Based on the novel by Southern writer Clyde Edgerton, Killer Diller follows a young musician/convict who is released from jail to a halfway house with a religious bent, Back on Track Again House. While there, the criminal, Wesley Benfield, is drawn toward the House band, which performs hymns unenthusiastically. The wheels in Benfield's mind turn as he sees a way to turn the raw meat of the band into the tight blues band he always wanted to play in.
William Lee Scott plays Benfield, bad-boy car thief with a heart of gold and killer-diller blues guitarist. As written, Benfield is a brash young man who has -- interjecting through the insolence -- a thoughtful, sensitive side, his painful past giving way to joy when he has a guitar in his hand and a tune worth playing in his heart.
Lucas Black co-stars as Vernon Jackson, the high-functioning autistic boy in town whom Benfield uses -- and then befriends -- after discovering his prodigious ability as a boogie-woogie piano player. Black is a fine young actor who has created a niche for himself in the film industry as a Southern character actor, like a Red West but with more leading-man capabilities. Black brings a manic energy to Vernon that occasionally veers into overacting, not a surprising outcome considering the character description. He is nevertheless serviceable enough not to harm the movie.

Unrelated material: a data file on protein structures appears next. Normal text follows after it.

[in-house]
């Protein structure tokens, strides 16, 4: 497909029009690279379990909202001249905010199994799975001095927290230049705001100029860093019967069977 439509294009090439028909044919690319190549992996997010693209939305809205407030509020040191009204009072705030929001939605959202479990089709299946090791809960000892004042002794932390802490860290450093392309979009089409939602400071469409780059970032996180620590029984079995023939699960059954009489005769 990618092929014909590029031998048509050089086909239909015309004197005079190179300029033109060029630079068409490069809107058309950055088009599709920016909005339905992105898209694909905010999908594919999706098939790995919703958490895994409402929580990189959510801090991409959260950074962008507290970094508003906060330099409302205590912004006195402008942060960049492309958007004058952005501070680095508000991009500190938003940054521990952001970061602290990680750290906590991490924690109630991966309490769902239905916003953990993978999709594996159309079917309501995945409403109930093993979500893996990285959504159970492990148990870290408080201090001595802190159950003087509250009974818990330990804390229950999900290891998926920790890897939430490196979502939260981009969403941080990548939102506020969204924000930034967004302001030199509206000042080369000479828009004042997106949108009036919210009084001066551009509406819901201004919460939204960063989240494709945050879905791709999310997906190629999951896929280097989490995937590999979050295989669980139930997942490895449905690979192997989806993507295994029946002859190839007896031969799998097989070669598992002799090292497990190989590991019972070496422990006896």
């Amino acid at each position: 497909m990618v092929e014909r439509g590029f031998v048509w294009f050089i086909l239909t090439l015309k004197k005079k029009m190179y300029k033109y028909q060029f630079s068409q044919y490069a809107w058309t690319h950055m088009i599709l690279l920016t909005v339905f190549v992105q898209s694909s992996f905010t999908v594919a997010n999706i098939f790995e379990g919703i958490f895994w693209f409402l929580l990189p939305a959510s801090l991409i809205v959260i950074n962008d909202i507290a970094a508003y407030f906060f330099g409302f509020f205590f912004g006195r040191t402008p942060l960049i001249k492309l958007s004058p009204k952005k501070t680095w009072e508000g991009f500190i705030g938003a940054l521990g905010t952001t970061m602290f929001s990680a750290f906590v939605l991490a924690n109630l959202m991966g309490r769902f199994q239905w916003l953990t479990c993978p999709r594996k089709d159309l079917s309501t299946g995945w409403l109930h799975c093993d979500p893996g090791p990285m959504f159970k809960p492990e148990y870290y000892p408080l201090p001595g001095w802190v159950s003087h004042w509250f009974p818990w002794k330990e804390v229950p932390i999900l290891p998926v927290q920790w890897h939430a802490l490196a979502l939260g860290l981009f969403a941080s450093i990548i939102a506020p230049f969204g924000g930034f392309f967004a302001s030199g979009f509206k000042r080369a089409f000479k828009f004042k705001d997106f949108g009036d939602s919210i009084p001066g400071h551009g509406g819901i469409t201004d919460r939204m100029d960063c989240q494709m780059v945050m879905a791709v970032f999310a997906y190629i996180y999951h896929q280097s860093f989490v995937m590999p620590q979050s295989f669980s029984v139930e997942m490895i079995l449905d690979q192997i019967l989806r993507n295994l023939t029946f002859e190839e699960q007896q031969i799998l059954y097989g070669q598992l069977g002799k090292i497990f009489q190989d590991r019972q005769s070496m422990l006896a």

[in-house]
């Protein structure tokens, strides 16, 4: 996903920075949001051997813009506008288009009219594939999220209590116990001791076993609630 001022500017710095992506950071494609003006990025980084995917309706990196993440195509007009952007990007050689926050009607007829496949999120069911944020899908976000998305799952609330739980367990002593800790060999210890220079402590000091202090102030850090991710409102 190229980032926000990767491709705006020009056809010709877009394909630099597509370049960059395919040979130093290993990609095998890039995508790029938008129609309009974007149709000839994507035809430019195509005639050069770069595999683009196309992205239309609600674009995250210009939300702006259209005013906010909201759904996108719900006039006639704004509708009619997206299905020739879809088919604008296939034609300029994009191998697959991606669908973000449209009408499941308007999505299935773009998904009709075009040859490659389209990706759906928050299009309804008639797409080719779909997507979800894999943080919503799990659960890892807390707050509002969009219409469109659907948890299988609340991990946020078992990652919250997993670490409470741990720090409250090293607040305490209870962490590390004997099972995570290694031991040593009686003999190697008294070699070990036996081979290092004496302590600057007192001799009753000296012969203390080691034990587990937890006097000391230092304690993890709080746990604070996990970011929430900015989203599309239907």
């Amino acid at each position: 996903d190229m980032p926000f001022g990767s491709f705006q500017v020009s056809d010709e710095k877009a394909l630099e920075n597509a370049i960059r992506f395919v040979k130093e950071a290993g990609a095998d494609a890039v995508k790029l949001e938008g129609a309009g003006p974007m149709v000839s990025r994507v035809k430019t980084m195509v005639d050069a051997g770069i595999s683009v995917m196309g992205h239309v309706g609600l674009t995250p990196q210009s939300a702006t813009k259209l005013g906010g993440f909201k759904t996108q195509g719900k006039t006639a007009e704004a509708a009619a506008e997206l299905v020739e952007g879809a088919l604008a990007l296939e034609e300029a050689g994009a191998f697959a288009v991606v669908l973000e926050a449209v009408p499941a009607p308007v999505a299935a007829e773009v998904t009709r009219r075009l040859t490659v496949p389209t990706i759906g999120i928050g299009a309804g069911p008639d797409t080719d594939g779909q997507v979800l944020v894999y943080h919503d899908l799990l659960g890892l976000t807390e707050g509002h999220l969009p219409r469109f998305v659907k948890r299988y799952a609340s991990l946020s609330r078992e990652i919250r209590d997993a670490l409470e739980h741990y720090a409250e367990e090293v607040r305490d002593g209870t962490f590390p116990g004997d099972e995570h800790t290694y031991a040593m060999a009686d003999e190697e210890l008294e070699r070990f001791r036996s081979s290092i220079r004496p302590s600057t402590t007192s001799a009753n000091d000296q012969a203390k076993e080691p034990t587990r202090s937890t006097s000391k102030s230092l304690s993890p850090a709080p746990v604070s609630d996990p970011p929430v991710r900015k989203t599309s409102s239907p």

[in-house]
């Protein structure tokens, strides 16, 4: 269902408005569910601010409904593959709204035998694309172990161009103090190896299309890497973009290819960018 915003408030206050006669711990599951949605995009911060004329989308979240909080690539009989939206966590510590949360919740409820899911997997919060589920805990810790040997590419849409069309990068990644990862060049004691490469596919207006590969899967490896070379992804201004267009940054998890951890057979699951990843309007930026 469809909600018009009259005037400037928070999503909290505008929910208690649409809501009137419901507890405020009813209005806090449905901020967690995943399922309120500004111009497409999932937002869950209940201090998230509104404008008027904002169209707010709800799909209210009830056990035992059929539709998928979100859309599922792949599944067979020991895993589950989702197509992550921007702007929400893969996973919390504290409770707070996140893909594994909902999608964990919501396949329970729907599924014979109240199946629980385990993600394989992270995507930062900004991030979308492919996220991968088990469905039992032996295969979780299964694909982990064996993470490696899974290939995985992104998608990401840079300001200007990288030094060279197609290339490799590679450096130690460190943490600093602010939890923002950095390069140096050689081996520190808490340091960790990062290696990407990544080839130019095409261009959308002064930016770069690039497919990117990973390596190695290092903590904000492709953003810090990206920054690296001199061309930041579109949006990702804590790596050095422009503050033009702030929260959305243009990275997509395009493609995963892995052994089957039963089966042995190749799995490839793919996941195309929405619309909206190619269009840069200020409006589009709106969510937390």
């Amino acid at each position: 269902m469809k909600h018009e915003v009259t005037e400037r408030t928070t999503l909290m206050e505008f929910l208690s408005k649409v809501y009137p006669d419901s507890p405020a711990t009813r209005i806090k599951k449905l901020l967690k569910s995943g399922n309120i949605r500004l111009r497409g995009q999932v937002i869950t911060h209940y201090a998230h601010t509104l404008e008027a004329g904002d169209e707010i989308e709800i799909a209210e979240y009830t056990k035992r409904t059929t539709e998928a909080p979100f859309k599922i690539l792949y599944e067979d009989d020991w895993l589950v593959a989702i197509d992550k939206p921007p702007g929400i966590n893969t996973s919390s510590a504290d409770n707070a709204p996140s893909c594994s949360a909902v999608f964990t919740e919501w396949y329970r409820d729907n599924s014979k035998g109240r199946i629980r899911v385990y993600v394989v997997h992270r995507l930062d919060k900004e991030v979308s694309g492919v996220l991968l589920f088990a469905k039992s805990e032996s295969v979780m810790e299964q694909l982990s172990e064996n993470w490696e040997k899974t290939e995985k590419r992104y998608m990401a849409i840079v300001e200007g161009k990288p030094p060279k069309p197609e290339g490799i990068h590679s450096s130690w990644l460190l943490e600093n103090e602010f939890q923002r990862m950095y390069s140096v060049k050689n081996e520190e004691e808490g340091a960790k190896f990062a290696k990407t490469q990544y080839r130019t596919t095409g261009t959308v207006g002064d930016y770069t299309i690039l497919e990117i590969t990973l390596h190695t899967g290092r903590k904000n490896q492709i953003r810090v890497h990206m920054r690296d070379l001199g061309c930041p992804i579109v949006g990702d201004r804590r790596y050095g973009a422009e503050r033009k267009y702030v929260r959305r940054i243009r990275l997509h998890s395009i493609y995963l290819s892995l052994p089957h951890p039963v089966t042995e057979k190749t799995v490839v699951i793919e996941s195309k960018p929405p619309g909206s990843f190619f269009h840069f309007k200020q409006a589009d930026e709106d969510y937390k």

The script treatment for Killer Diller was probably really good. As it is, however, the movie is a mess of half-developed plot points, ideas, and characters. The kernel of so many fine things exist here: the line between gospel and the blues where God and the devil dance, the role of fathers and mentors in the lives of young men, and the juxtaposition of religious-school coeds grinding at the juke joint on Saturday night and primly attending school functions with their parents the next day. But Killer Diller does next to nothing with these ideas, instead focusing on the empty-headed trajectory of an unlikable lead character punctuated by a few meager stabs at emotional immediacy.
Worst of all, though, is the actual blues in Killer Diller. Black is somewhat convincing as a piano genius, and some other members of Benfield's blues band are even genuinely good. Scott, though, looks uncomfortable with a guitar in his hand and is worse when he sings. His songs, including one painfully gaudy Furry Lewis cover, are inelegant and pedestrian, only marginally more interesting than the hymns so derided earlier in the film. Seemingly aware of this, the film doesn't offer much real-world recorded blues to which the audience might compare the band's music. In a movie where the blues on display is supposed to be the highest and truest expression of its characters' emotions, the only thing you're left with is a longing for the genuine article.